1. Limited time only! Sign up for a free 30min personal tutor trial with Chegg Tutors
    Dismiss Notice
Dismiss Notice
Join Physics Forums Today!
The friendliest, high quality science and math community on the planet! Everyone who loves science is here!

Homework Help: Limit/ L'Hopital's question

  1. Dec 11, 2008 #1
    1. The problem statement, all variables and given/known data

    Find the Limit (as x-> -infinity) of [(7x^2)-x+11]/(4-x)

    So I found that the limit is infinity/infinity indeterminate form so I tried to use L'hopital's to solve it.
    So I took the derivative of (7x^2)-x+11 and got 14x-1
    then for the derivative of 4-x I got -1

    So the Limit as x->-infinity of 14x-1/-1 would be -infinity/-1 . So would the limit be infinity?

    Apparently this answer is wrong. ...Is there a reason L'Hopital's wouldn't work here? How can I solve this?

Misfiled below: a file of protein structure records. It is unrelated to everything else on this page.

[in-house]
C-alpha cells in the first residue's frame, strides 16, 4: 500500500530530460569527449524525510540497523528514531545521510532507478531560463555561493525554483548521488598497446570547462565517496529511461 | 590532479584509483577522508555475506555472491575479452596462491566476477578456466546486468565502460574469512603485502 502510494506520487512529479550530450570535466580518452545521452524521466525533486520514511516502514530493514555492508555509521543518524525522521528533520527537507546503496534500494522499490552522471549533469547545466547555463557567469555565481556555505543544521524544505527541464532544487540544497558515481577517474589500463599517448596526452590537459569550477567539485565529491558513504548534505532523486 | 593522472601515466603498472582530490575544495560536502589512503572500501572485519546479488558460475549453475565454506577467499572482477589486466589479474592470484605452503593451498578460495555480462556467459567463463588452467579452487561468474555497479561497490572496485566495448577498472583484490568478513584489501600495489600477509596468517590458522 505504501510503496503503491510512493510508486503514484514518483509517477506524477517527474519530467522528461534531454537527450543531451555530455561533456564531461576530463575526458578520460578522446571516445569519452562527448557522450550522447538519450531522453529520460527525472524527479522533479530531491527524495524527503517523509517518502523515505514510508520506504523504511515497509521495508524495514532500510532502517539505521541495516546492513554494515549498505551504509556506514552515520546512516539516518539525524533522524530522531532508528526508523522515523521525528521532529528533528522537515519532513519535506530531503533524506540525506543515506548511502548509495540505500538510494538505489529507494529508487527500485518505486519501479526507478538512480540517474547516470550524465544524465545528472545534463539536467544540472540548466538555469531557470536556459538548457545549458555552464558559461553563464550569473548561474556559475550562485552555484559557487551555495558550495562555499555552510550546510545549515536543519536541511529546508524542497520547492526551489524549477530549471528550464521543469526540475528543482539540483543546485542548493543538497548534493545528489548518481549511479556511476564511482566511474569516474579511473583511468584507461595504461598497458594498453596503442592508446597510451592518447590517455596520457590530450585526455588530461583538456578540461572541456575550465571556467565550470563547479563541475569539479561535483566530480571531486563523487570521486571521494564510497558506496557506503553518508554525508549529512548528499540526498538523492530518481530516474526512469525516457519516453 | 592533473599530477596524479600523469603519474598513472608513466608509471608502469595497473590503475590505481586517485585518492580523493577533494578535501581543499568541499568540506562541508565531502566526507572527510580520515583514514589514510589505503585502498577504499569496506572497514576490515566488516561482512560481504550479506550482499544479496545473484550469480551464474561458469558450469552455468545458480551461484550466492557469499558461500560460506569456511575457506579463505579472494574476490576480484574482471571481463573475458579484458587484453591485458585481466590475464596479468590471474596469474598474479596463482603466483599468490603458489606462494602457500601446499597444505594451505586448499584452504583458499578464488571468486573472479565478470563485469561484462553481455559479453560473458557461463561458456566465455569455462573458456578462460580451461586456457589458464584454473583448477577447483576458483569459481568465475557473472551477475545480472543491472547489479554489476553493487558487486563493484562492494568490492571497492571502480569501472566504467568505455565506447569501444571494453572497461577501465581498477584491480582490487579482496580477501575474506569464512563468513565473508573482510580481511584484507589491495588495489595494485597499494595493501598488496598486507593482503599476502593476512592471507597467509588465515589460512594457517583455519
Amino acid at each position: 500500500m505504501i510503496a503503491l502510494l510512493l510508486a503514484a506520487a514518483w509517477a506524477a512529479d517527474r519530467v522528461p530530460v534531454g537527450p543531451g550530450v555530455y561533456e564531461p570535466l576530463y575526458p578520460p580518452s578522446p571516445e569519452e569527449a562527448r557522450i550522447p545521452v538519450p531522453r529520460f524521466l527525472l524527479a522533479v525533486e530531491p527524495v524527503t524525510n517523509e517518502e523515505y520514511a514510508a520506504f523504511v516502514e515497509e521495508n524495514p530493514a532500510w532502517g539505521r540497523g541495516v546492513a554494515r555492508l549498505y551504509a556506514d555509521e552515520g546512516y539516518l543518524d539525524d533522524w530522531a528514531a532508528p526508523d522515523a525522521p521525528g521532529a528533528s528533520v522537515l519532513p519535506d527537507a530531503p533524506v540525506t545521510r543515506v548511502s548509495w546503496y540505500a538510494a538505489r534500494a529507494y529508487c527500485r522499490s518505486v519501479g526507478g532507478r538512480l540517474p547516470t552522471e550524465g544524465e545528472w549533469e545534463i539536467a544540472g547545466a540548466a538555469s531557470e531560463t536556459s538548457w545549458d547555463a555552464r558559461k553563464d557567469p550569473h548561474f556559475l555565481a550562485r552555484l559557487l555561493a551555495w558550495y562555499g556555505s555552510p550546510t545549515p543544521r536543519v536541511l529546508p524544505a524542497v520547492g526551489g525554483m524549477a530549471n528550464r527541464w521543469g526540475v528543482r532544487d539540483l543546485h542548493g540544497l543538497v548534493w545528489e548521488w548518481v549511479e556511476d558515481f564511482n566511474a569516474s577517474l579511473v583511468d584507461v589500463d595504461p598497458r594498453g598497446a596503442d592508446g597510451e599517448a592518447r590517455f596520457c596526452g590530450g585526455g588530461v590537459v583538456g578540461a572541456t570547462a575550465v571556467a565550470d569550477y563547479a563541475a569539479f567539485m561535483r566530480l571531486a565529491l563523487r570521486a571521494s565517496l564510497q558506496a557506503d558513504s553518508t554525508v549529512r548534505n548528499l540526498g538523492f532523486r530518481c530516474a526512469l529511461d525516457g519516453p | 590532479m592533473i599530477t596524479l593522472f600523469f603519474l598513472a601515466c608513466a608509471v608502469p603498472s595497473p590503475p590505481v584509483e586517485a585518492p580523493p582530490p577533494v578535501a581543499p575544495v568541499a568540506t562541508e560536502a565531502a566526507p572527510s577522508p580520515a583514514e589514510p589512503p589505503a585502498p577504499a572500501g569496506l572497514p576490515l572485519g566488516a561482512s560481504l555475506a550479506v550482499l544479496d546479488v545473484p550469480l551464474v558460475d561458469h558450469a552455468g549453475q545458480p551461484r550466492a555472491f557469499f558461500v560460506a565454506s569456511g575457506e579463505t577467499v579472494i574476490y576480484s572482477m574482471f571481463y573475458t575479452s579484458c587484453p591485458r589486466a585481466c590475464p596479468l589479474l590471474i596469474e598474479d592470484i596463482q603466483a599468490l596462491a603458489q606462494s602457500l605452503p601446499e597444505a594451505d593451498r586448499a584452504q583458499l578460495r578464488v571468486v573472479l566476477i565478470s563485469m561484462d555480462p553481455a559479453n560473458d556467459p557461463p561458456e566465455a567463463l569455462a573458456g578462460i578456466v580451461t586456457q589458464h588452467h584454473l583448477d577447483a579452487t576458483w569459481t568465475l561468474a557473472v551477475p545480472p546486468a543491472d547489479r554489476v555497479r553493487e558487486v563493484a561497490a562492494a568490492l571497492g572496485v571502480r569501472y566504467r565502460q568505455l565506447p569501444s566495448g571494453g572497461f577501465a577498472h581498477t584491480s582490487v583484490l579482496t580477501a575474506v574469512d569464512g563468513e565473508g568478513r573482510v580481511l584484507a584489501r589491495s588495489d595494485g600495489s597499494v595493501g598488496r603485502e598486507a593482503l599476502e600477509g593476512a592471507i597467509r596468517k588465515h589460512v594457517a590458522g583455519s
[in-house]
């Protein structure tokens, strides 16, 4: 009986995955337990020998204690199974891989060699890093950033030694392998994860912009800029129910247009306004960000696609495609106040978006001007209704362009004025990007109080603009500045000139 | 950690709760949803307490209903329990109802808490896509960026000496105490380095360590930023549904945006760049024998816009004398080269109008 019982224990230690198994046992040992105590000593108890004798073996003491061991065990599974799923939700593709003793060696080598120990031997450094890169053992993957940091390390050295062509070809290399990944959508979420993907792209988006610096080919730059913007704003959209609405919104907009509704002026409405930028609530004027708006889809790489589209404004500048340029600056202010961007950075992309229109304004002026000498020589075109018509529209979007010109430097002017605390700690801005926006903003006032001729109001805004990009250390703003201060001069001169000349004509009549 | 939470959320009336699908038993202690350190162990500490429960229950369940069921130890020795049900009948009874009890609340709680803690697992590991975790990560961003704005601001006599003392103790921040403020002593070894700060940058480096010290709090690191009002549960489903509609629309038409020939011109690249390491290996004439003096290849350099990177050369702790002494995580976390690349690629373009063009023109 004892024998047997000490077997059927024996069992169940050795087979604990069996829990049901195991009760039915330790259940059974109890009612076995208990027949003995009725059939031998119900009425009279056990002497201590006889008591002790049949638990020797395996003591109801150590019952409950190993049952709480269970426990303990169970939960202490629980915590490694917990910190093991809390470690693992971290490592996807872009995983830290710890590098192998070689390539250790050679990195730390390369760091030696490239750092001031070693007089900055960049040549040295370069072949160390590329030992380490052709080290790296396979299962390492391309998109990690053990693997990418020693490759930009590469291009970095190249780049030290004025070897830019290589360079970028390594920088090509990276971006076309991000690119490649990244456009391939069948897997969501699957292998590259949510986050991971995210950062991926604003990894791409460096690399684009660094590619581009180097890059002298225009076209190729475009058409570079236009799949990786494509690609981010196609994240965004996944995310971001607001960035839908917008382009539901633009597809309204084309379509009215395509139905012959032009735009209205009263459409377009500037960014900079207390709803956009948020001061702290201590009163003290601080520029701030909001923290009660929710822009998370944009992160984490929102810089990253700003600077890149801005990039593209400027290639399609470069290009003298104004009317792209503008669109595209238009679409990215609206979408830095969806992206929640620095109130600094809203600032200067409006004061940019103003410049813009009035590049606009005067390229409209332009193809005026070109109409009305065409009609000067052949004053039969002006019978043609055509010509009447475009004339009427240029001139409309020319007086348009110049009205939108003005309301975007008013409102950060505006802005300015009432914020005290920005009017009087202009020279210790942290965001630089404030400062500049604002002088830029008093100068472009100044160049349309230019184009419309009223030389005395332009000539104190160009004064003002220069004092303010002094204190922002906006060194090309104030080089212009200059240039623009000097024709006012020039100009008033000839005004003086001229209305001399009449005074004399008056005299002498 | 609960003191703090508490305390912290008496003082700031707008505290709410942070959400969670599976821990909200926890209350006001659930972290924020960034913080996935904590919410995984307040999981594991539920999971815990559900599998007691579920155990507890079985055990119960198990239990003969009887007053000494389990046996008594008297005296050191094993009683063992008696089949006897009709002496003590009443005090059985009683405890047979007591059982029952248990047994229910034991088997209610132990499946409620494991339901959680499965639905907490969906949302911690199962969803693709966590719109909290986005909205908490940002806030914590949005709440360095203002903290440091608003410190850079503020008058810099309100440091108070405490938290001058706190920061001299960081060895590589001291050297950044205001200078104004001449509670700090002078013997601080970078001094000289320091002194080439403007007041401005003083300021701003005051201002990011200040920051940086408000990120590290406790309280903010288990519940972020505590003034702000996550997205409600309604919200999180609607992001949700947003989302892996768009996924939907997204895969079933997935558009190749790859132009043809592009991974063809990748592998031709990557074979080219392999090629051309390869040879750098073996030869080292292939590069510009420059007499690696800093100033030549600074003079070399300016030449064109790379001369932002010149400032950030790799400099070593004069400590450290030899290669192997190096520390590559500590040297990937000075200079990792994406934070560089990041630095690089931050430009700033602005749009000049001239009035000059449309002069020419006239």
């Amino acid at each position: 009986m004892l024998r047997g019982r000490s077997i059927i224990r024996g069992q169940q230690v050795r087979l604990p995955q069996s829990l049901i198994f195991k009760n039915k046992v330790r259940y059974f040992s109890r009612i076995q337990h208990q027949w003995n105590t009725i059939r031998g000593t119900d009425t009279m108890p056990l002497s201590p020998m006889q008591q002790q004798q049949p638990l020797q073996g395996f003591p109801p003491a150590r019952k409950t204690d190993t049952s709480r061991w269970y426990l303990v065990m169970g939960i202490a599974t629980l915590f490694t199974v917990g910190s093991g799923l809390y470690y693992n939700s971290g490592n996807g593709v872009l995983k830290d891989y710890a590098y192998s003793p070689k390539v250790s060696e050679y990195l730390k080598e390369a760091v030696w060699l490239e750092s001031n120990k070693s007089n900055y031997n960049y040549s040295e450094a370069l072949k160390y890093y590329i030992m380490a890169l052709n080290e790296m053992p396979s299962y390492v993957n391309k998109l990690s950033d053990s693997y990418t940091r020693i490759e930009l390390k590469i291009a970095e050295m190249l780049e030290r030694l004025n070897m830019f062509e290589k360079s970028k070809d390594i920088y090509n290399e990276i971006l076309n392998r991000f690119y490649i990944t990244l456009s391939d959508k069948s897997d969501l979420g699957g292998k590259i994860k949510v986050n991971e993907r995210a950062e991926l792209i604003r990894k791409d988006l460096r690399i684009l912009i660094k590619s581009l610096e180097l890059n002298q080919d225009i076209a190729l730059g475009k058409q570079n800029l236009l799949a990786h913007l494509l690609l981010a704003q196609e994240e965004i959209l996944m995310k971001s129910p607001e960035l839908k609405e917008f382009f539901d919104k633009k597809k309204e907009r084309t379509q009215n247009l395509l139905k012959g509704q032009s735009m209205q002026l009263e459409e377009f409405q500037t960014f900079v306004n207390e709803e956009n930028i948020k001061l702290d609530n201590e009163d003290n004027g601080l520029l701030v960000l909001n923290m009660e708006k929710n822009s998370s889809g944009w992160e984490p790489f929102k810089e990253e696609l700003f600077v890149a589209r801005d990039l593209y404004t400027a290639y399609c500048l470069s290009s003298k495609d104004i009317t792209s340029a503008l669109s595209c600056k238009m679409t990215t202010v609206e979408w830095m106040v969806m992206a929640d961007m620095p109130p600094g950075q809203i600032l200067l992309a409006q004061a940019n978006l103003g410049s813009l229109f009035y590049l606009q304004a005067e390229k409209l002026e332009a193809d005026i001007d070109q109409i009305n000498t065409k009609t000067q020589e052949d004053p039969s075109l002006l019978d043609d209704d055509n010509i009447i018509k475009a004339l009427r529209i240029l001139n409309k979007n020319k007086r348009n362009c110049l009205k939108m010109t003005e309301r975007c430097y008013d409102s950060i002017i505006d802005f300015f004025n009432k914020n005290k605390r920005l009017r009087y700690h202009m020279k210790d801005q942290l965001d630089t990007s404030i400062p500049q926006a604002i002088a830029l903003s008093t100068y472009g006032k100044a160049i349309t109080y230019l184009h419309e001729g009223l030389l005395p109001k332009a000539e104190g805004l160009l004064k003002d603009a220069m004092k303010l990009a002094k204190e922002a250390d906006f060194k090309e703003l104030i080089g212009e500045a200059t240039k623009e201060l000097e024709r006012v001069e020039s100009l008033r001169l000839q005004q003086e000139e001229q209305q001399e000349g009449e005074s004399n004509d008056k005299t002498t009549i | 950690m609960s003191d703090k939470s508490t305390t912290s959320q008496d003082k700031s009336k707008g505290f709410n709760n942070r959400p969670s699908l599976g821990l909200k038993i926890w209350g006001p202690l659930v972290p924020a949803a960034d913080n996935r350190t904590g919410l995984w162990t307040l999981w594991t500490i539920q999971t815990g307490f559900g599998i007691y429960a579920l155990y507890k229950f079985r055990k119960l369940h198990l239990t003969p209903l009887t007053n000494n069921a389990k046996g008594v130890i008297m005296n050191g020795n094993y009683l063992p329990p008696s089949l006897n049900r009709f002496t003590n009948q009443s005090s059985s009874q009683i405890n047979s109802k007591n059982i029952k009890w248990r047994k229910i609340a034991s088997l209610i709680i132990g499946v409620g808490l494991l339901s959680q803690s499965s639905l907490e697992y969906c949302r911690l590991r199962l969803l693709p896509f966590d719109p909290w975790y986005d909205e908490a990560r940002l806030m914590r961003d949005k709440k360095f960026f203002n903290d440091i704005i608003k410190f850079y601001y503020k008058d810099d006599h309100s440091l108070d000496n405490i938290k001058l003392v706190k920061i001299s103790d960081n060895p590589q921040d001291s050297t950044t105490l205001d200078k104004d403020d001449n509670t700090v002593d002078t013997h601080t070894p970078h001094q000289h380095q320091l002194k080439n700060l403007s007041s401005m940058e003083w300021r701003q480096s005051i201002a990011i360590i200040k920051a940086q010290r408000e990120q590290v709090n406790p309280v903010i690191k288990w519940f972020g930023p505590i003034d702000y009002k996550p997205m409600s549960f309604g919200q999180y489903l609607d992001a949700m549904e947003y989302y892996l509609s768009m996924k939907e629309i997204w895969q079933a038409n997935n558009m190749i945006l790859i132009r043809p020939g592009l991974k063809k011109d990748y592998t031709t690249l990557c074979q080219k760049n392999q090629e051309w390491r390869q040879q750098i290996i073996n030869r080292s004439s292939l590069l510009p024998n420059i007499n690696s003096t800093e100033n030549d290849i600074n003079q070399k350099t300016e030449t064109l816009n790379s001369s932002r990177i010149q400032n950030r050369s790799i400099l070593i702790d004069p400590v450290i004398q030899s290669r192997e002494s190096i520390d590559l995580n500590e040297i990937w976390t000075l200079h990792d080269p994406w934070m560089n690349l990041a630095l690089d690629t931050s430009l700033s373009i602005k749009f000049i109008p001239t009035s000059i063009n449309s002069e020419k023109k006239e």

Any help available would be much appreciated, thanks!
  2. jcsd
  3. Dec 11, 2008 #2
    The answer should be infinity, even without l'Hospital's, simply by virtue of the quadratic in the numerator. Check to you have the right equation or right way of checking the answer.
  4. Dec 12, 2008 #3


    User Avatar
    Science Advisor

    Why use L'Hopital? Divide both numerator and denominator by x. All fractions with x in the denominator will go to 0. What is left?
  5. Dec 13, 2008 #4
    Okay... that does make sense. Thanks. I get so confused with Limits working with infinity I just always manage to get myself turned around. Thanks for all the help!
  6. Dec 13, 2008 #5
    Denominator should be -1 right ? :smile:
    unless you plug in infinity after you applied L'Hopital and divide both numerator and denominator by x.
Share this great discussion with others via Reddit, Google+, Twitter, or Facebook